When archaeologists first found the bones of the 19 ancient Roman soldiers and one Persian buried under the ancient Syrian city of Dura-Europos in the 1930s, they assumed they’d died in some kind of fierce underground melee—when the Persians attacked the city, they’d dug tunnels under the walls. But now, researchers believe they were actually some of the earliest victims of chemical weapons—and the first whose remains have ever been found, LiveScience reports.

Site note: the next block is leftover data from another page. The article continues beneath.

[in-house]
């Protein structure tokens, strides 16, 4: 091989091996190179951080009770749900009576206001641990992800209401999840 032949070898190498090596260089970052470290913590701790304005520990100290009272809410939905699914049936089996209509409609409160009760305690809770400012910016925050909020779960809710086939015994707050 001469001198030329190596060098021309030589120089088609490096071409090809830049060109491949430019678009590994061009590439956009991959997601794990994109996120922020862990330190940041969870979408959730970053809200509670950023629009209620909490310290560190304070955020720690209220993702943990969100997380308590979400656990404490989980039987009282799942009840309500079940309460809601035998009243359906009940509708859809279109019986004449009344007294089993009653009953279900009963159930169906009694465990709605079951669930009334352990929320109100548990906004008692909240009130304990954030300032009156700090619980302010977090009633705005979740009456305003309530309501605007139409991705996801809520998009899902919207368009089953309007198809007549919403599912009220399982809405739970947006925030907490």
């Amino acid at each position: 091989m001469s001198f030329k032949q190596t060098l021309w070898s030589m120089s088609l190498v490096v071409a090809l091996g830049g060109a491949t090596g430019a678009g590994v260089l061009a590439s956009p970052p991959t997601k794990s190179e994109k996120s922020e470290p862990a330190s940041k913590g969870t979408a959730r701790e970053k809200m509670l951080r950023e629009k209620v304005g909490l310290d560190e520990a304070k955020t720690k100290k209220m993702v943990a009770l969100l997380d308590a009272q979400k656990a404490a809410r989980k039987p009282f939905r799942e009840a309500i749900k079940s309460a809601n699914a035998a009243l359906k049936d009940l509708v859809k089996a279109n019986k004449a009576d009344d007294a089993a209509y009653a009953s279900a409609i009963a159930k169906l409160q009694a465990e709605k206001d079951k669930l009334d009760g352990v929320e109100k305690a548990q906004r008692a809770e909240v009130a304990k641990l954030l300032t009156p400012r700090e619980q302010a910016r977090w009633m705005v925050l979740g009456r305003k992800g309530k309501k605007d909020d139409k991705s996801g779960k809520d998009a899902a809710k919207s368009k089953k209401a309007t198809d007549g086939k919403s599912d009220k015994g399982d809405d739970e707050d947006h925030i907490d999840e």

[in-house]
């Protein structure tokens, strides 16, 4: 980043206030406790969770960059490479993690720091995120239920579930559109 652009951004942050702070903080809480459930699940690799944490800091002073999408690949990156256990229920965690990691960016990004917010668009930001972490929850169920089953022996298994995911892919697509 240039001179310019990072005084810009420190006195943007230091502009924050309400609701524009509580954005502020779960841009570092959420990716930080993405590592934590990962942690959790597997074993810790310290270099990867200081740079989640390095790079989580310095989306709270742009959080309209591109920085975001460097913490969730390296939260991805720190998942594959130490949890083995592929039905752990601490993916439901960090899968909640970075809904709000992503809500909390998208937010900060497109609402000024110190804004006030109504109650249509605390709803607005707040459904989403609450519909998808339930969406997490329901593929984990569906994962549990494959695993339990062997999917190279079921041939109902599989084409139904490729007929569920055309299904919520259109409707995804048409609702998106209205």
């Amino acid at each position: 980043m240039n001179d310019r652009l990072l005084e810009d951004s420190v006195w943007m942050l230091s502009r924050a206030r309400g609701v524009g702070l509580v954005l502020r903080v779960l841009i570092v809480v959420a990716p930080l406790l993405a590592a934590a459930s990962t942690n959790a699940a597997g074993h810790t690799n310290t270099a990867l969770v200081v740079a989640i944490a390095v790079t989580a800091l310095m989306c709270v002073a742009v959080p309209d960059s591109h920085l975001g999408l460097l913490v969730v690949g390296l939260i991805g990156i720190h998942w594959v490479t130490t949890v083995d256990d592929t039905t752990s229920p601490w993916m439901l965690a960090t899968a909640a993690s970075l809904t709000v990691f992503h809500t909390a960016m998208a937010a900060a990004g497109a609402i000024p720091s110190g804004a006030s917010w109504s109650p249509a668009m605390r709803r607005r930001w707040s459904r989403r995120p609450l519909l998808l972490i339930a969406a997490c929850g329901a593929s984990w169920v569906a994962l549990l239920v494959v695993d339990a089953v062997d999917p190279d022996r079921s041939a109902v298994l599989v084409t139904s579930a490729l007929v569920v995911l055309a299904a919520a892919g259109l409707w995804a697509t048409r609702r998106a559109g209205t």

Archaeologist Simon James realized the tunnels were too small for a fight, so he hit on the theory that the Persians heard the Romans digging a counter-tunnel toward them, set a fire as a trap, and threw in sulfur and bitumen to form a poison gas. “It would have almost been literally the fumes of hell coming out,” James says. He admits it's a "circumstantial case," but it's a compelling one. “I think [James] really figured out what happened,” says another historian. (Read more Ancient Rome stories.)